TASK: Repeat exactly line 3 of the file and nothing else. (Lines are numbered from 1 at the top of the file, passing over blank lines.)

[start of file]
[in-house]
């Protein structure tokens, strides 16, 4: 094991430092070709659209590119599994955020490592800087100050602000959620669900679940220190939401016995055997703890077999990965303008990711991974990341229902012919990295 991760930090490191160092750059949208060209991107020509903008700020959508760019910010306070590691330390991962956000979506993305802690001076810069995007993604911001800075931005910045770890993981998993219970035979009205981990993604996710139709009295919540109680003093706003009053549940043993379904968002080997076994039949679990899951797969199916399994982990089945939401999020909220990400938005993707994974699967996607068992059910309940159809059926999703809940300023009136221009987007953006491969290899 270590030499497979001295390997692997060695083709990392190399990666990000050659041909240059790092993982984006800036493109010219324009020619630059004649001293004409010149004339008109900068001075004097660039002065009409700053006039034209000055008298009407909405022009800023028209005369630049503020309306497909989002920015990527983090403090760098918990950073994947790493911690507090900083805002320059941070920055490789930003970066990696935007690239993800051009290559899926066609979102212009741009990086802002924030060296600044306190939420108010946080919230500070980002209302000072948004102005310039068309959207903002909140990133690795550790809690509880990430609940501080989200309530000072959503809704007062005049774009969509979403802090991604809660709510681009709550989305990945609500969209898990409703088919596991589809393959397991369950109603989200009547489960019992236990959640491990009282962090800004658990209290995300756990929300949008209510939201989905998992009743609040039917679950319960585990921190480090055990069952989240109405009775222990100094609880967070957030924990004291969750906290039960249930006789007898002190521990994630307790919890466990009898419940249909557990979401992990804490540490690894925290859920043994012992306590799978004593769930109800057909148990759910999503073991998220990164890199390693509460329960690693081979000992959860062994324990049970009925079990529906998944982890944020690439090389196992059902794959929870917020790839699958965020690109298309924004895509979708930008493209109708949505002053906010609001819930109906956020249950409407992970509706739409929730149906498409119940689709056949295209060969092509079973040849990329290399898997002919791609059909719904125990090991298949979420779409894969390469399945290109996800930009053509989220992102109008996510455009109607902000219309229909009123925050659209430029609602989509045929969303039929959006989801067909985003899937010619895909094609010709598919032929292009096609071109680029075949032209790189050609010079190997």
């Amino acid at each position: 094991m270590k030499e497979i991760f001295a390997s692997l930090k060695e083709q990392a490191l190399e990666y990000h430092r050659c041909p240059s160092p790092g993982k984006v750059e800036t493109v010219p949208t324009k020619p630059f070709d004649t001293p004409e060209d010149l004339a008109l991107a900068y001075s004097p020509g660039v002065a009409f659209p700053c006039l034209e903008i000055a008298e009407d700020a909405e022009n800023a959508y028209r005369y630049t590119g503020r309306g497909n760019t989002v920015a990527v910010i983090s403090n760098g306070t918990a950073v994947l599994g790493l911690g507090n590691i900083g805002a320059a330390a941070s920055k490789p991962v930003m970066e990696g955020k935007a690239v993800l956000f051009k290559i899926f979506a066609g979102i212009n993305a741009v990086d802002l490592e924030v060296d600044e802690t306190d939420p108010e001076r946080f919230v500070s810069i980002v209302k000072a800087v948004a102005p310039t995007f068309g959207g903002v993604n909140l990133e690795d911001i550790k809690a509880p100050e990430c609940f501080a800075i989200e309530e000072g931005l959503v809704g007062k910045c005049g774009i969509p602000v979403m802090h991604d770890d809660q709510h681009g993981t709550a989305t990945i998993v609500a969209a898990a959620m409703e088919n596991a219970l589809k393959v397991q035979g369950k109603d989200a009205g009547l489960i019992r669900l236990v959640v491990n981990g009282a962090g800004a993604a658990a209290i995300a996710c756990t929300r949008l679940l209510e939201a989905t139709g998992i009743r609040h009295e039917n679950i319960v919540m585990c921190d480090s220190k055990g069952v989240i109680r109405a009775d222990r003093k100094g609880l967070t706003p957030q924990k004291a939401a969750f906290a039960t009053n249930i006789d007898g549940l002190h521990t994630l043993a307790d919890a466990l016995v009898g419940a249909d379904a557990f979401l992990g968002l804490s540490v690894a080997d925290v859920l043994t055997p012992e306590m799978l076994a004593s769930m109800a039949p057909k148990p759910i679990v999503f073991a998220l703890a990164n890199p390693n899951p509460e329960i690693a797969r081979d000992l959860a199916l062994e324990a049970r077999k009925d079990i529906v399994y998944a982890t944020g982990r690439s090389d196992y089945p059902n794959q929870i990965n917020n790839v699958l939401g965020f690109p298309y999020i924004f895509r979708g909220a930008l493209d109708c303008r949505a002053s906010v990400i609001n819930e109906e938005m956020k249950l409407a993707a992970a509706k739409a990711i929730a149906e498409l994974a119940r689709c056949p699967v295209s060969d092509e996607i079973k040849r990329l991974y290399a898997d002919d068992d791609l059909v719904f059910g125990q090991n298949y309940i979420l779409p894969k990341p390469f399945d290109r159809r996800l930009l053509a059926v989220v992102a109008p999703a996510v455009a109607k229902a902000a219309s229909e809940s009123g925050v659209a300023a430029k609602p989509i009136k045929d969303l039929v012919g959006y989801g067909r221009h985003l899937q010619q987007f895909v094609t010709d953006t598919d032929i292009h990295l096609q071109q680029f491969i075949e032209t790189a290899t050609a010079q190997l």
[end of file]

């Amino acid at each position: 094991m270590k030499e497979i991760f001295a390997s692997l930090k060695e083709q990392a490191l190399e990666y990000h430092r050659c041909p240059s160092p790092g993982k984006v750059e800036t493109v010219p949208t324009k020619p630059f070709d004649t001293p004409e060209d010149l004339a008109l991107a900068y001075s004097p020509g660039v002065a009409f659209p700053c006039l034209e903008i000055a008298e009407d700020a909405e022009n800023a959508y028209r005369y630049t590119g503020r309306g497909n760019t989002v920015a990527v910010i983090s403090n760098g306070t918990a950073v994947l599994g790493l911690g507090n590691i900083g805002a320059a330390a941070s920055k490789p991962v930003m970066e990696g955020k935007a690239v993800l956000f051009k290559i899926f979506a066609g979102i212009n993305a741009v990086d802002l490592e924030v060296d600044e802690t306190d939420p108010e001076r946080f919230v500070s810069i980002v209302k000072a800087v948004a102005p310039t995007f068309g959207g903002v993604n909140l990133e690795d911001i550790k809690a509880p100050e990430c609940f501080a800075i989200e309530e000072g931005l959503v809704g007062k910045c005049g774009i969509p602000v979403m802090h991604d770890d809660q709510h681009g993981t709550a989305t990945i998993v609500a969209a898990a959620m409703e088919n596991a219970l589809k393959v397991q035979g369950k109603d989200a009205g009547l489960i019992r669900l236990v959640v491990n981990g009282a962090g800004a993604a658990a209290i995300a996710c756990t929300r949008l679940l209510e939201a989905t139709g998992i009743r609040h009295e039917n679950i319960v919540m585990c921190d480090s220190k055990g069952v989240i109680r109405a009775d222990r003093k100094g609880l967070t706003p957030q924990k004291a939401a969750f906290a039960t009053n249930i006789d007898g549940l002190h521990t994630l043993a307790d919890a466990l016995v009898g419940a249909d379904a557990f979401l992990g968002l804490s540490v690894a080997d925290v859920l043994t055997p012992e306590m799978l076994a004593s769930m109800a039949p057909k148990p759910i679990v999503f073991a998220l703890a990164n890199p390693n899951p509460e329960i690693a797969r081979d000992l959860a199916l062994e324990a049970r077999k009925d079990i529906v399994y998944a982890t944020g982990r690439s090389d196992y089945p059902n794959q929870i990965n917020n790839v699958l939401g965020f690109p298309y999020i924004f895509r979708g909220a930008l493209d109708c303008r949505a002053s906010v990400i609001n819930e109906e938005m956020k249950l409407a993707a992970a509706k739409a990711i929730a149906e498409l994974a119940r689709c056949p699967v295209s060969d092509e996607i079973k040849r990329l991974y290399a898997d002919d068992d791609l059909v719904f059910g125990q090991n298949y309940i979420l779409p894969k990341p390469f399945d290109r159809r996800l930009l053509a059926v989220v992102a109008p999703a996510v455009a109607k229902a902000a219309s229909e809940s009123g925050v659209a300023a430029k609602p989509i009136k045929d969303l039929v012919g959006y989801g067909r221009h985003l899937q010619q987007f895909v094609t010709d953006t598919d032929i292009h990295l096609q071109q680029f491969i075949e032209t790189a290899t050609a010079q190997l």